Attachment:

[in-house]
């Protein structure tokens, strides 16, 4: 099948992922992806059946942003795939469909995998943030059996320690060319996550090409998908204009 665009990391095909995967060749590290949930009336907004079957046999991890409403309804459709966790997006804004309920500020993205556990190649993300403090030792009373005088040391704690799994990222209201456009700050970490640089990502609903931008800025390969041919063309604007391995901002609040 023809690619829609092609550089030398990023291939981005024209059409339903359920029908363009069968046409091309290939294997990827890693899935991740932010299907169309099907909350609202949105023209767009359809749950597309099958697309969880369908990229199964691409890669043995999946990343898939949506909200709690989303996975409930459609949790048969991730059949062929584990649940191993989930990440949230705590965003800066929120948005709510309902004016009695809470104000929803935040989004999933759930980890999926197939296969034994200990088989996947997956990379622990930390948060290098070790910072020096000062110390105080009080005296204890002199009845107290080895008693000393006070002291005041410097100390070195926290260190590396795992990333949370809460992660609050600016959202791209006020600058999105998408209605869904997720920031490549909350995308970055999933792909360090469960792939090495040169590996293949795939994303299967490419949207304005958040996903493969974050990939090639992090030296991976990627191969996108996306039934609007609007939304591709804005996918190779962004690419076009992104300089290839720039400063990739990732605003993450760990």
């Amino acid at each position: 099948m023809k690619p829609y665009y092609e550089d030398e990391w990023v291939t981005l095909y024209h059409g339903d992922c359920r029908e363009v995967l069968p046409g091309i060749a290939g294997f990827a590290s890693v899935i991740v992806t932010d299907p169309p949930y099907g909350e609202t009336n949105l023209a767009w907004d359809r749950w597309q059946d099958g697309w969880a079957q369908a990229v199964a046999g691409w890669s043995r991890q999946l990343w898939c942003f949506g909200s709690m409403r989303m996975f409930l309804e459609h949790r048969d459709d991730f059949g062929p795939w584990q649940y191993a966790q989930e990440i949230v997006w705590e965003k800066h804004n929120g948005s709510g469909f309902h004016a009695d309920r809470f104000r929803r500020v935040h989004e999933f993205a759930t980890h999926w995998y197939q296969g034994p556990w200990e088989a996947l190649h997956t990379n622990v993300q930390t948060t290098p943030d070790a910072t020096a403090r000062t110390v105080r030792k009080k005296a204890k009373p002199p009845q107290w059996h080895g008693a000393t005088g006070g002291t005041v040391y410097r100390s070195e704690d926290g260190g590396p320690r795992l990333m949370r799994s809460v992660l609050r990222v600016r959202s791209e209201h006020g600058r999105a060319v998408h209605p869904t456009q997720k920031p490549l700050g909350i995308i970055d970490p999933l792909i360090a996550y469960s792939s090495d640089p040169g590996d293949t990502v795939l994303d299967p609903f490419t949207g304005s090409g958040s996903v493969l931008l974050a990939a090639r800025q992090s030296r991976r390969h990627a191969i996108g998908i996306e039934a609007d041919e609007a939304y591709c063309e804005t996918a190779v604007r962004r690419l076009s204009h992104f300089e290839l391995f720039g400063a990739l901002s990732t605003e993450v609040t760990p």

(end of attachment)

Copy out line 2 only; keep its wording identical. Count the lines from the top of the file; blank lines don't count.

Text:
């Protein structure tokens, strides 16, 4: 099948992922992806059946942003795939469909995998943030059996320690060319996550090409998908204009 665009990391095909995967060749590290949930009336907004079957046999991890409403309804459709966790997006804004309920500020993205556990190649993300403090030792009373005088040391704690799994990222209201456009700050970490640089990502609903931008800025390969041919063309604007391995901002609040 023809690619829609092609550089030398990023291939981005024209059409339903359920029908363009069968046409091309290939294997990827890693899935991740932010299907169309099907909350609202949105023209767009359809749950597309099958697309969880369908990229199964691409890669043995999946990343898939949506909200709690989303996975409930459609949790048969991730059949062929584990649940191993989930990440949230705590965003800066929120948005709510309902004016009695809470104000929803935040989004999933759930980890999926197939296969034994200990088989996947997956990379622990930390948060290098070790910072020096000062110390105080009080005296204890002199009845107290080895008693000393006070002291005041410097100390070195926290260190590396795992990333949370809460992660609050600016959202791209006020600058999105998408209605869904997720920031490549909350995308970055999933792909360090469960792939090495040169590996293949795939994303299967490419949207304005958040996903493969974050990939090639992090030296991976990627191969996108996306039934609007609007939304591709804005996918190779962004690419076009992104300089290839720039400063990739990732605003993450760990």